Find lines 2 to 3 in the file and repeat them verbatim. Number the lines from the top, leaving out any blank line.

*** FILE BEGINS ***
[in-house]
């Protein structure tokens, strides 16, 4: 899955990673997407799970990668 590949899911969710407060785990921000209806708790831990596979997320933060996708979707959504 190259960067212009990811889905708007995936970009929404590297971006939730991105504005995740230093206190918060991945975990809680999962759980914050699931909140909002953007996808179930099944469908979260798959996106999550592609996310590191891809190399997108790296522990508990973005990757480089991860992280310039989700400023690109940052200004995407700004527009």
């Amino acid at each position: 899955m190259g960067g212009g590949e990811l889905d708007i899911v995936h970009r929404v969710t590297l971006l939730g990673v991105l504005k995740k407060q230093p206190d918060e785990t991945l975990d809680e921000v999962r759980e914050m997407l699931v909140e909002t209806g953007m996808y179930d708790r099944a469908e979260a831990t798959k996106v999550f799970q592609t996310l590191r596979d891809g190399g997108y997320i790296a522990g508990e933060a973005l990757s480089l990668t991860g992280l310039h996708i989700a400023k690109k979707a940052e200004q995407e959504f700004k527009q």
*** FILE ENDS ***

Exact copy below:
């Protein structure tokens, strides 16, 4: 899955990673997407799970990668 590949899911969710407060785990921000209806708790831990596979997320933060996708979707959504 190259960067212009990811889905708007995936970009929404590297971006939730991105504005995740230093206190918060991945975990809680999962759980914050699931909140909002953007996808179930099944469908979260798959996106999550592609996310590191891809190399997108790296522990508990973005990757480089991860992280310039989700400023690109940052200004995407700004527009």
């Amino acid at each position: 899955m190259g960067g212009g590949e990811l889905d708007i899911v995936h970009r929404v969710t590297l971006l939730g990673v991105l504005k995740k407060q230093p206190d918060e785990t991945l975990d809680e921000v999962r759980e914050m997407l699931v909140e909002t209806g953007m996808y179930d708790r099944a469908e979260a831990t798959k996106v999550f799970q592609t996310l590191r596979d891809g190399g997108y997320i790296a522990g508990e933060a973005l990757s480089l990668t991860g992280l310039h996708i989700a400023k690109k979707a940052e200004q995407e959504f700004k527009q």